- Restart Database Server After Backup Completes: This preference, when enabled, will trigger the MySQL server to restart once a backup finishes. This does not exit out of MacPractice, but upon a backup completion any other logged in users may experience slowness or loss of connectivity. If this is enabled, an office must ensure that backups are scheduled outside of operational hours.
Your MacPractice Server's live database is secured via a Security Password which must be entered when starting the server in order to gain access to the database. This ensures that your PHI (Protected Health Information) is secured should an unauthorized party gains access to your server computer. However, your MacPractice Backups are not similarly secured unless you choose to encrypt your backups via Server Backup Preferences.
Why is this important?
Theft continues to be one of the major causes of healthcare data breaches. If a server computer or storage medium is stolen that contains unsecured data, this would be considered a data breach that requires reporting the breach. Please refer to The U.S. Department of Health & Human Services website for more information.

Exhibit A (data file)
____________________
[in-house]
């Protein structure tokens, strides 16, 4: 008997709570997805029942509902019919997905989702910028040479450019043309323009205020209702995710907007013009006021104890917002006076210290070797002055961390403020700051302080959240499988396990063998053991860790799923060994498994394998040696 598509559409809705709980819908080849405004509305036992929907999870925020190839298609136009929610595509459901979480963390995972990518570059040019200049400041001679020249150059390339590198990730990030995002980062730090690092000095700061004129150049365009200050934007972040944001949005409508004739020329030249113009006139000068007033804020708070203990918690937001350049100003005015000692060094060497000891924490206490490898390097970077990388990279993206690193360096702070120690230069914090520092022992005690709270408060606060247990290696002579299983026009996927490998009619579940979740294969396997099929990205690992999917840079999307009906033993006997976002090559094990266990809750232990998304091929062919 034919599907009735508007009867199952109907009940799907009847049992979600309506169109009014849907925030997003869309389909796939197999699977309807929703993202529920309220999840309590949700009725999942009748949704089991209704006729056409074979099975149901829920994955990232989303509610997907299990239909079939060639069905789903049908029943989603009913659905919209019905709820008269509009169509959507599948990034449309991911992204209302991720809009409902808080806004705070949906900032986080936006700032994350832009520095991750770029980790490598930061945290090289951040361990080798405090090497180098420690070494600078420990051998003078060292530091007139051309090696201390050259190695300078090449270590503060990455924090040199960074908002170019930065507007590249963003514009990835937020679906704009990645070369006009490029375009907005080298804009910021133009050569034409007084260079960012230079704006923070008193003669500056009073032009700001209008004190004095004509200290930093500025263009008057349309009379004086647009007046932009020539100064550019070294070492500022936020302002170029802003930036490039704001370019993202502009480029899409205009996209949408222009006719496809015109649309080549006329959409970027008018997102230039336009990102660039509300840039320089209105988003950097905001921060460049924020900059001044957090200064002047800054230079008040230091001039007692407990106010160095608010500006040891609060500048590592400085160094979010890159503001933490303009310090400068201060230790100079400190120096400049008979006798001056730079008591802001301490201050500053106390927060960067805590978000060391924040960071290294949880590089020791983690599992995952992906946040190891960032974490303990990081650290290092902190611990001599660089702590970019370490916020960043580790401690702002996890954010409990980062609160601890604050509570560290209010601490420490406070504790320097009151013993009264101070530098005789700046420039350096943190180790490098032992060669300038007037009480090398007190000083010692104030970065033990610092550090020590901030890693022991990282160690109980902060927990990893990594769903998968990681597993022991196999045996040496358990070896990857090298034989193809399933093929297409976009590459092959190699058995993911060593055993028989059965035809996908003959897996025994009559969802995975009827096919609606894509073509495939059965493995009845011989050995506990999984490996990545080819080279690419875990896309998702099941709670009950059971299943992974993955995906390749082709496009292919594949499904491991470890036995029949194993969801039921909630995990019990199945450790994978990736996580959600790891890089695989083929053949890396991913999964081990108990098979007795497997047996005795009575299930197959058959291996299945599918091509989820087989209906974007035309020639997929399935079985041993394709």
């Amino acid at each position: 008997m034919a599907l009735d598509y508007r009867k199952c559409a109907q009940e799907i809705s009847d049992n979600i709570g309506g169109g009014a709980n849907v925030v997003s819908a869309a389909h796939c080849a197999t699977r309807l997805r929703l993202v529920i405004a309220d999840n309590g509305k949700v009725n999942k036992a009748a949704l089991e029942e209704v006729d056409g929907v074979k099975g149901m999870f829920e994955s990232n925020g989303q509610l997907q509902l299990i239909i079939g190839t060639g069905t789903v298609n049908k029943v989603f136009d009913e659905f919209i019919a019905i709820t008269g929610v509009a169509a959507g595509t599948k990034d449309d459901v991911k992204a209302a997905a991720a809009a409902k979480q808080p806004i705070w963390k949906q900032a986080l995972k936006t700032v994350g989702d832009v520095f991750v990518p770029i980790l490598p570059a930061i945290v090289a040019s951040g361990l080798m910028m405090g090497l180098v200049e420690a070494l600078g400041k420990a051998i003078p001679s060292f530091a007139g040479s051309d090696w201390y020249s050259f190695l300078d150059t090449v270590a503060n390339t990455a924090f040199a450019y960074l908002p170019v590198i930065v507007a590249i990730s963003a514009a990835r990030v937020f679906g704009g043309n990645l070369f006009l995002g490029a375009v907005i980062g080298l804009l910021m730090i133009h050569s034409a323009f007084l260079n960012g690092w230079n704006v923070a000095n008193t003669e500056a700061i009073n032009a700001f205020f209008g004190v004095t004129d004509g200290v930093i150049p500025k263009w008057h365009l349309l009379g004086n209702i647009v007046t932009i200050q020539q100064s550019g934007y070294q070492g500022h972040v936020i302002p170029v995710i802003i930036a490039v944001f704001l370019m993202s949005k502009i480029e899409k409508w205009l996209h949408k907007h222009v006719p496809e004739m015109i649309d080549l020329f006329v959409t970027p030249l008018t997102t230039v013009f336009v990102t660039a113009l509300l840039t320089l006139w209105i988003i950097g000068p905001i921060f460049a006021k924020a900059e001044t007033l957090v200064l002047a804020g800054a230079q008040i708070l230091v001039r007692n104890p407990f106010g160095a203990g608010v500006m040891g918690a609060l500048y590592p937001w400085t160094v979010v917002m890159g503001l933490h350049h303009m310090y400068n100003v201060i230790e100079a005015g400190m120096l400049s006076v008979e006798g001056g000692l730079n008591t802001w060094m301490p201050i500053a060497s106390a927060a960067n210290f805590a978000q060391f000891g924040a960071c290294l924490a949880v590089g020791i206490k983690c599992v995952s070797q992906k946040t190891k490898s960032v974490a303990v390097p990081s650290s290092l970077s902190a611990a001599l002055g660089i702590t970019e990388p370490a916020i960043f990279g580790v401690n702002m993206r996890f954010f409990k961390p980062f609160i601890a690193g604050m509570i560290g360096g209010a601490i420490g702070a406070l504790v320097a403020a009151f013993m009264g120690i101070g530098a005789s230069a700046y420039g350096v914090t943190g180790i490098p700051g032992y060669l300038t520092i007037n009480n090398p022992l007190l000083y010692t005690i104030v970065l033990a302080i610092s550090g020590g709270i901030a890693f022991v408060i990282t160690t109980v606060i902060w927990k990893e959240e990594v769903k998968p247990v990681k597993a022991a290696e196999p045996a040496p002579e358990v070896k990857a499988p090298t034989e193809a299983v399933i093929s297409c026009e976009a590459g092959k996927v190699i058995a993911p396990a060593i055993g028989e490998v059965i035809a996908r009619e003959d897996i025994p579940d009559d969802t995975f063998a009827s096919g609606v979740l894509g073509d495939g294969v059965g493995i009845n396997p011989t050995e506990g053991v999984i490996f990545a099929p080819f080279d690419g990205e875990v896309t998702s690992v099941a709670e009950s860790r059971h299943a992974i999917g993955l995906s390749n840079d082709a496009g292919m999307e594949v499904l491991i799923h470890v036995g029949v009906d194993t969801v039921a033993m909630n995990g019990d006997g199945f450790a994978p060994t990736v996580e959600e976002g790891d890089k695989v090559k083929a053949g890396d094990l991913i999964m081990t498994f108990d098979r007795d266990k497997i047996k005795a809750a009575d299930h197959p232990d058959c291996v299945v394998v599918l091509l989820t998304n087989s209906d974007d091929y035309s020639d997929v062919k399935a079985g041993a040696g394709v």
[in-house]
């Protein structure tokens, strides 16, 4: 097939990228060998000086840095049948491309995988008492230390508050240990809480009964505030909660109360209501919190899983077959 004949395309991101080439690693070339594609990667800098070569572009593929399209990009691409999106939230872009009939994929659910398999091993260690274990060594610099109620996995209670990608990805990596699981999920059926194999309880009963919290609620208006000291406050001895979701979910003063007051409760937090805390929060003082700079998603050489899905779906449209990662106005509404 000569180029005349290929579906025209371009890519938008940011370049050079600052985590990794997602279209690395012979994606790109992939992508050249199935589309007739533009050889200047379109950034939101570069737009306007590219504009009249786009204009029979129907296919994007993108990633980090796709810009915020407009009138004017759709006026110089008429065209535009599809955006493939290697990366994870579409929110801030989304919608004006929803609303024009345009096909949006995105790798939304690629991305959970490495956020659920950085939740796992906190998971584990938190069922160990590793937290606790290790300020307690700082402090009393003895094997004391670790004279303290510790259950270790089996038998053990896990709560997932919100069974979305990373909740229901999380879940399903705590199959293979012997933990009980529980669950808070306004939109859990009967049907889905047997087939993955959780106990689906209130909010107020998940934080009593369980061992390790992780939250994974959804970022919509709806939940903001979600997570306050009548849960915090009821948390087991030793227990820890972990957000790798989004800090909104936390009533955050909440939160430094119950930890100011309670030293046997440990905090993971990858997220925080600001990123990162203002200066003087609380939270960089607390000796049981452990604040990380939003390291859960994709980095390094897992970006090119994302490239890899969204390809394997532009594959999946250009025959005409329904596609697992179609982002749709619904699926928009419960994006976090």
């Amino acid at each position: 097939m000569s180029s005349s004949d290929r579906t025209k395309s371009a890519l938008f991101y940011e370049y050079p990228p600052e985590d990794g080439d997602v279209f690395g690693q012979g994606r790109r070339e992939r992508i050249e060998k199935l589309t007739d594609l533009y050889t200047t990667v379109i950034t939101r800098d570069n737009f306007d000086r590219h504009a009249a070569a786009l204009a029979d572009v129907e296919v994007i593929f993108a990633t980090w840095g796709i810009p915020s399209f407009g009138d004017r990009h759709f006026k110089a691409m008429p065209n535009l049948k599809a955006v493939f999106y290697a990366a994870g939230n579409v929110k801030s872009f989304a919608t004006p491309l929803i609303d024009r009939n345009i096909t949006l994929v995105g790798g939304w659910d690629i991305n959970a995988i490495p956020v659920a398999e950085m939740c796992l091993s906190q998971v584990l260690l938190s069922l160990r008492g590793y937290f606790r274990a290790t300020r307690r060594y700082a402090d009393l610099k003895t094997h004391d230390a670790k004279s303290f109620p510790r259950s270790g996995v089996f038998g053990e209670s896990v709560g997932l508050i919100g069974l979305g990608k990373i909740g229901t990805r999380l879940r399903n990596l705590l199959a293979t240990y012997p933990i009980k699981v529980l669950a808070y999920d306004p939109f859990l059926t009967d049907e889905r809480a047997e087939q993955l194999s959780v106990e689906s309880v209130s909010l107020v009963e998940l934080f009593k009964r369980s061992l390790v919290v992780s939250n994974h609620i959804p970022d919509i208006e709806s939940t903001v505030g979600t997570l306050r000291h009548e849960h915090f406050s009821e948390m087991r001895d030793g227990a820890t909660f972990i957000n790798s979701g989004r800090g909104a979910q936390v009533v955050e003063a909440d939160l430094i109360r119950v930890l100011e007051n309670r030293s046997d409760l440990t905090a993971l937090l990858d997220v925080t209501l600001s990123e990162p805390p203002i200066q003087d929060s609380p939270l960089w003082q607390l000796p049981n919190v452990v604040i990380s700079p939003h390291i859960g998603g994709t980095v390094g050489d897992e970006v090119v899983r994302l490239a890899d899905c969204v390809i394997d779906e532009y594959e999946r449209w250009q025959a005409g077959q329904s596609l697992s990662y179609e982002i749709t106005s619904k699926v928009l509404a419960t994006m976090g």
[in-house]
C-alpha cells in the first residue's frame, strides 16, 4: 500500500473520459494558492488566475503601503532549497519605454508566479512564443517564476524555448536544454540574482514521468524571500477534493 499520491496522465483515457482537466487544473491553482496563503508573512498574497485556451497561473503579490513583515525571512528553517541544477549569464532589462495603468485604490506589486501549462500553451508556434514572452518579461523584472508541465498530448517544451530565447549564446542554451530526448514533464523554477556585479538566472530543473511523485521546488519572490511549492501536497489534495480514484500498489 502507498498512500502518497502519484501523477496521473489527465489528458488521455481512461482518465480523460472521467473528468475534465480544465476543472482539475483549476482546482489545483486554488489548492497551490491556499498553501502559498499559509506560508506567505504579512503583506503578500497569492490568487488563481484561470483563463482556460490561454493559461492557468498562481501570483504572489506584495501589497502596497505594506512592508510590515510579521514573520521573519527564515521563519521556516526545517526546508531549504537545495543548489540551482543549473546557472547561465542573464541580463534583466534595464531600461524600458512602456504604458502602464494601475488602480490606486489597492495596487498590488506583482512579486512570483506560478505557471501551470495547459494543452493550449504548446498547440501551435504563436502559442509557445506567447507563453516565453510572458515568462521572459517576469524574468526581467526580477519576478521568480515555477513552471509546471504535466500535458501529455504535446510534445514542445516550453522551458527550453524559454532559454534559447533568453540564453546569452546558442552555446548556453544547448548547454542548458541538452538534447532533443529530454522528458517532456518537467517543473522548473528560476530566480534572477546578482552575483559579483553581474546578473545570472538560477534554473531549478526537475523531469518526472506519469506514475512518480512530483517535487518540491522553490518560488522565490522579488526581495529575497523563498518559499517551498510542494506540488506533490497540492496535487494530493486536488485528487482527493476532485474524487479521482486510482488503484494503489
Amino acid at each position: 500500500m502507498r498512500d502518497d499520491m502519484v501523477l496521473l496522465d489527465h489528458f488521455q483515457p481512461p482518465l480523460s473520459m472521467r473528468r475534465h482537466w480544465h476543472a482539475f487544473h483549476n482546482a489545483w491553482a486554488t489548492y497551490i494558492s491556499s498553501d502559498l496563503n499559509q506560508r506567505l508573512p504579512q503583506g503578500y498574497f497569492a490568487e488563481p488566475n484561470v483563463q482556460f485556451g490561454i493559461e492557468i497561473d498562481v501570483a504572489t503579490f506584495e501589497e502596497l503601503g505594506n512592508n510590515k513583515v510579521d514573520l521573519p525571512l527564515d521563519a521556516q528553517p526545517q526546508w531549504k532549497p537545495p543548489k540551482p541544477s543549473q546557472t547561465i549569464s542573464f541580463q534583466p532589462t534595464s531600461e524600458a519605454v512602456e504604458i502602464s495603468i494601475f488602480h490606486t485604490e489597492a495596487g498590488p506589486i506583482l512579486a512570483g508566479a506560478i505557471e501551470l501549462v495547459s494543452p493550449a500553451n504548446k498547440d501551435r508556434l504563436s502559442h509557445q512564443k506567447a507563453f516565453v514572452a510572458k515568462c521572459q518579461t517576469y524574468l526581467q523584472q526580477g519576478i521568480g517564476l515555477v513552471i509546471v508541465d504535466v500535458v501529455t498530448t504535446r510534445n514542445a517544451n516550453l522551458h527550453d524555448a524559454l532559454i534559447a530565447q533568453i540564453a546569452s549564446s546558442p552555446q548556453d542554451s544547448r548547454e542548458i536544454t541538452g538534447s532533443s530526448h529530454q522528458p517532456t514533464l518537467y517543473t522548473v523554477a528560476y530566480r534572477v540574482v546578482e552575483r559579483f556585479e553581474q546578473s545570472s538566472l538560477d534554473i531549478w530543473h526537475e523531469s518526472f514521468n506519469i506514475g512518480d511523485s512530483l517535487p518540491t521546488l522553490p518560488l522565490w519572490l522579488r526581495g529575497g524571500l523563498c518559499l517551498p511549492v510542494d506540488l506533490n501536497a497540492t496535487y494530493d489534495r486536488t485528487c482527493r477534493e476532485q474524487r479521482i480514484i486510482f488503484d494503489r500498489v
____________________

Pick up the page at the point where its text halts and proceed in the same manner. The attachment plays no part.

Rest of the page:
To encrypt your backups, navigate to the MacPractice Menu > Preferences > Server Backups.
Check the Encrypt Backups checkbox.
Enter your password, and re-enter it in the Verify prompt. Important : MacPractice does NOT retain your encryption password! If you misplace or forget this password, MacPractice cannot assist with accessing your encrypted backups. Write this password down and store the password in a secure place!